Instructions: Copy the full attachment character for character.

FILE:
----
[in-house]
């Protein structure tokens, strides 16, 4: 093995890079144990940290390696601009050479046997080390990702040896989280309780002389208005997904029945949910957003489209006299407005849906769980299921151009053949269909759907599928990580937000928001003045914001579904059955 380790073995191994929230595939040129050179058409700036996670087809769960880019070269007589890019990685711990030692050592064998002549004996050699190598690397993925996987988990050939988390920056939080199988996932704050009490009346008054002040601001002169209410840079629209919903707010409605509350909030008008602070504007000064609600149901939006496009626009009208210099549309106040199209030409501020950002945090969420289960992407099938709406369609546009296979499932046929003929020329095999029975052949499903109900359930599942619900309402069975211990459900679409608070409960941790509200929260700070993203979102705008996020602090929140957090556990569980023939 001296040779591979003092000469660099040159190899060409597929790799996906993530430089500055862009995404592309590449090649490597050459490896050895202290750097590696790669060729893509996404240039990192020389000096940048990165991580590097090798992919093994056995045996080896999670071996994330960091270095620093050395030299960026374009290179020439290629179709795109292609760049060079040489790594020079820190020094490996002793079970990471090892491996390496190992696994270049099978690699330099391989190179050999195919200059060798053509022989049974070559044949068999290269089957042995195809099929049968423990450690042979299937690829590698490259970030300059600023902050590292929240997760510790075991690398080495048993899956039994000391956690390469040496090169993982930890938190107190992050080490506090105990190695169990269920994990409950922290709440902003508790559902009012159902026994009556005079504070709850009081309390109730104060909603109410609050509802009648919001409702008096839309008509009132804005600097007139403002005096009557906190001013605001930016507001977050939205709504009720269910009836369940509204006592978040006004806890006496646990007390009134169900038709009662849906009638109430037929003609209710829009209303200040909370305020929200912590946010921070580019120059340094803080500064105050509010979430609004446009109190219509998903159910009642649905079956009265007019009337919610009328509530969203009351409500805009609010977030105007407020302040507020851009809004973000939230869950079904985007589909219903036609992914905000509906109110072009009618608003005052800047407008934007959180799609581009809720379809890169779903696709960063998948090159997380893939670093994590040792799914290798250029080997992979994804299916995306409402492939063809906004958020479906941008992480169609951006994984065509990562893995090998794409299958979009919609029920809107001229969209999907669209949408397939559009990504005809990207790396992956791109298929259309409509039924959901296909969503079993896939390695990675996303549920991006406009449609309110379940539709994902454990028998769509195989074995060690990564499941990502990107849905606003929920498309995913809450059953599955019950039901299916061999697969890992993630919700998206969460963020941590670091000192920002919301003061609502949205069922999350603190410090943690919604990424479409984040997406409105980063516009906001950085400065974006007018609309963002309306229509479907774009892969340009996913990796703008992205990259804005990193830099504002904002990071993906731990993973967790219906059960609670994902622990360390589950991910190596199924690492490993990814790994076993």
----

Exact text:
[in-house]
């Protein structure tokens, strides 16, 4: 093995890079144990940290390696601009050479046997080390990702040896989280309780002389208005997904029945949910957003489209006299407005849906769980299921151009053949269909759907599928990580937000928001003045914001579904059955 380790073995191994929230595939040129050179058409700036996670087809769960880019070269007589890019990685711990030692050592064998002549004996050699190598690397993925996987988990050939988390920056939080199988996932704050009490009346008054002040601001002169209410840079629209919903707010409605509350909030008008602070504007000064609600149901939006496009626009009208210099549309106040199209030409501020950002945090969420289960992407099938709406369609546009296979499932046929003929020329095999029975052949499903109900359930599942619900309402069975211990459900679409608070409960941790509200929260700070993203979102705008996020602090929140957090556990569980023939 001296040779591979003092000469660099040159190899060409597929790799996906993530430089500055862009995404592309590449090649490597050459490896050895202290750097590696790669060729893509996404240039990192020389000096940048990165991580590097090798992919093994056995045996080896999670071996994330960091270095620093050395030299960026374009290179020439290629179709795109292609760049060079040489790594020079820190020094490996002793079970990471090892491996390496190992696994270049099978690699330099391989190179050999195919200059060798053509022989049974070559044949068999290269089957042995195809099929049968423990450690042979299937690829590698490259970030300059600023902050590292929240997760510790075991690398080495048993899956039994000391956690390469040496090169993982930890938190107190992050080490506090105990190695169990269920994990409950922290709440902003508790559902009012159902026994009556005079504070709850009081309390109730104060909603109410609050509802009648919001409702008096839309008509009132804005600097007139403002005096009557906190001013605001930016507001977050939205709504009720269910009836369940509204006592978040006004806890006496646990007390009134169900038709009662849906009638109430037929003609209710829009209303200040909370305020929200912590946010921070580019120059340094803080500064105050509010979430609004446009109190219509998903159910009642649905079956009265007019009337919610009328509530969203009351409500805009609010977030105007407020302040507020851009809004973000939230869950079904985007589909219903036609992914905000509906109110072009009618608003005052800047407008934007959180799609581009809720379809890169779903696709960063998948090159997380893939670093994590040792799914290798250029080997992979994804299916995306409402492939063809906004958020479906941008992480169609951006994984065509990562893995090998794409299958979009919609029920809107001229969209999907669209949408397939559009990504005809990207790396992956791109298929259309409509039924959901296909969503079993896939390695990675996303549920991006406009449609309110379940539709994902454990028998769509195989074995060690990564499941990502990107849905606003929920498309995913809450059953599955019950039901299916061999697969890992993630919700998206969460963020941590670091000192920002919301003061609502949205069922999350603190410090943690919604990424479409984040997406409105980063516009906001950085400065974006007018609309963002309306229509479907774009892969340009996913990796703008992205990259804005990193830099504002904002990071993906731990993973967790219906059960609670994902622990360390589950991910190596199924690492490993990814790994076993």